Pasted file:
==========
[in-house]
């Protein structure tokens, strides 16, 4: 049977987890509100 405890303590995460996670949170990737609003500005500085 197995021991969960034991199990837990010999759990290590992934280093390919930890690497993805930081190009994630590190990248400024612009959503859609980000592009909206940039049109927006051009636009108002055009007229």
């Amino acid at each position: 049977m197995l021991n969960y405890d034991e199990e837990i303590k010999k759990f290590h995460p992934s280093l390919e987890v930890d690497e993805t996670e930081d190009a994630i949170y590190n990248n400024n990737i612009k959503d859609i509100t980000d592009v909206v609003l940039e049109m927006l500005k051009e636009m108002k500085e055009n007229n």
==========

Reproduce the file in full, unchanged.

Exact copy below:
[in-house]
């Protein structure tokens, strides 16, 4: 049977987890509100 405890303590995460996670949170990737609003500005500085 197995021991969960034991199990837990010999759990290590992934280093390919930890690497993805930081190009994630590190990248400024612009959503859609980000592009909206940039049109927006051009636009108002055009007229």
């Amino acid at each position: 049977m197995l021991n969960y405890d034991e199990e837990i303590k010999k759990f290590h995460p992934s280093l390919e987890v930890d690497e993805t996670e930081d190009a994630i949170y590190n990248n400024n990737i612009k959503d859609i509100t980000d592009v909206v609003l940039e049109m927006l500005k051009e636009m108002k500085e055009n007229n």